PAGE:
Caixin
Jul 04, 2017 05:00 PM
FINANCE

China Opens Interbank Bond Market to Foreign Credit Ratings Firms

China’s central bank said late Monday that foreign credit ratings agencies can assess the credit risks of onshore interbank bonds. Above, a man strides past the People’s Bank of China in Beijing in April 2014. Photo: IC
China’s central bank said late Monday that foreign credit ratings agencies can assess the credit risks of onshore interbank bonds. Above, a man strides past the People’s Bank of China in Beijing in April 2014. Photo: IC

(Beijing) — Foreign credit ratings agencies are now allowed to rank the creditworthiness of onshore Chinese interbank bonds, a day after the bond-trading link between the Chinese mainland and Hong Kong went live.

Offshore investors have repeatedly voiced concerns about the low credibility of credit-risk assessments carried out by Chinese ratings agencies. For instance, domestic ratings usually take potential government or bank bailouts into account, which is not in line with international practice.

China’s central bank said late Monday that foreign credit ratings agencies can assess and rank credit risks of onshore interbank bonds after registering with the National Association of Financial Market Institutional Investors, a self-regulatory body. Interbank bonds account for 90% of the trading of onshore debts and are the only bonds that are now allowed to trade under the Bond Connect program.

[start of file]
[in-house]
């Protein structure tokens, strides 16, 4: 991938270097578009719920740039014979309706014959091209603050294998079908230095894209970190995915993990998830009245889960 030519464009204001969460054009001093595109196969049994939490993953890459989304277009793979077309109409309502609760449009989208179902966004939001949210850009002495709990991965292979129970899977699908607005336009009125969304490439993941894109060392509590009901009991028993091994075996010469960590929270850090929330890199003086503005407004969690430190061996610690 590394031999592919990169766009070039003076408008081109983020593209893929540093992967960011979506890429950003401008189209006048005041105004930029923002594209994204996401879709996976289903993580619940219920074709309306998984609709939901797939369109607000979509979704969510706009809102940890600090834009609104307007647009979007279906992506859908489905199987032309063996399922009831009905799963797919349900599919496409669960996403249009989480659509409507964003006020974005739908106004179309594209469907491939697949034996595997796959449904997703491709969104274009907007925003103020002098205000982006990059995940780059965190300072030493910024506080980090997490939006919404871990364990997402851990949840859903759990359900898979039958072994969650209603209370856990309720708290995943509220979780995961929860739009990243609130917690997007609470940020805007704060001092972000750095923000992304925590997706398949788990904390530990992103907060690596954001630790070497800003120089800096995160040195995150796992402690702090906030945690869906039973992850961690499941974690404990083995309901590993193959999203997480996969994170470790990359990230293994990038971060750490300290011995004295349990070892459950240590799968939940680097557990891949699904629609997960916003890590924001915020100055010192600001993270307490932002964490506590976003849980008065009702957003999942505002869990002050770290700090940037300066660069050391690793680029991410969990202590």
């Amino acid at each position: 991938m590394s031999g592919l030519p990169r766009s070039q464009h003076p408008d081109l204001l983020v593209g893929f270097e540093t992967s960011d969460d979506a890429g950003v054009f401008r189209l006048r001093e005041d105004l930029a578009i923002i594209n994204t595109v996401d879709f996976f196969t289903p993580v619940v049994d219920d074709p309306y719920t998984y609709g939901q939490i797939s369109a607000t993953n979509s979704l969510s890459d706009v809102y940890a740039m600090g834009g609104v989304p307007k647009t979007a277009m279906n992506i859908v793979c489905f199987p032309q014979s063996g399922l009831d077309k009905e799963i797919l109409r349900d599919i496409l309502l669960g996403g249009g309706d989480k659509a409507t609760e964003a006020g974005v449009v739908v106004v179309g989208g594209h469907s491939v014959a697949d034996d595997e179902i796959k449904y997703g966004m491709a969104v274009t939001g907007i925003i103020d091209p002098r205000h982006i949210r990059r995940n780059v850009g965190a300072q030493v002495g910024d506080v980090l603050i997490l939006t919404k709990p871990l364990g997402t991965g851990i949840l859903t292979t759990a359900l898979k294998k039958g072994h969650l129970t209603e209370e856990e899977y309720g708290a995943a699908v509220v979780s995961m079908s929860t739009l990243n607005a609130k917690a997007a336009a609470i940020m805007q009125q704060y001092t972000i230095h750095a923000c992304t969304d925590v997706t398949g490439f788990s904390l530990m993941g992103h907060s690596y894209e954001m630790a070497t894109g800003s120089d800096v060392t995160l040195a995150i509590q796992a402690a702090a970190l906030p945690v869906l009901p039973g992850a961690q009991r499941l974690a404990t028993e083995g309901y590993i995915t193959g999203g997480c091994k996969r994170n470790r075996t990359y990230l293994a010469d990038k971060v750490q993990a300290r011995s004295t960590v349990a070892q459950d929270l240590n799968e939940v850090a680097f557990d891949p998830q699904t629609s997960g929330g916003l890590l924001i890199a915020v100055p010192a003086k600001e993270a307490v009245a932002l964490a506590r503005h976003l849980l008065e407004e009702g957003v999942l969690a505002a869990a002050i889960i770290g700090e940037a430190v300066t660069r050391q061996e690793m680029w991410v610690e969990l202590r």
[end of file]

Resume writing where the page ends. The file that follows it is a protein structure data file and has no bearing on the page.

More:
The People’s Bank of China said these agencies will be subject to central bank oversight, including on-site checks. These agencies are also required to report ratings that are expected to bring material or adverse changes to the market, it added.

Standard & Poor’s, a major global ratings agency, said in a statement Tuesday: “We are strongly committed to playing a part in the development of China’s domestic bond market. We are reviewing the newly-released rules relating to the interbank bond market and will engage with regulators and other relevant stakeholders to determine how we can best serve the market.”

Moody’s Investors Service said it is preparing an internal review of the matter, while Fitch Ratings could not be reached for comment.

Before the change, foreign agencies had to partner with a Chinese ratings agency and were only allowed to rank the creditworthiness of corporate bonds issued by overseas subsidiaries of Chinese companies.

Domestic ratings usually take potential local government and bank bailouts in account, which has caused confusion for foreign investors. Of the 1,500 or so publicly traded bonds covered by China’s four largest ratings agencies, nearly 70% are ranked AA or above, according to data compiled by Bloomberg.

Generally lofty ratings were seen as a contributing factor to China’s recent wave of corporate defaults.

Contact reporter Leng Cheng (chengleng@caixin.com)

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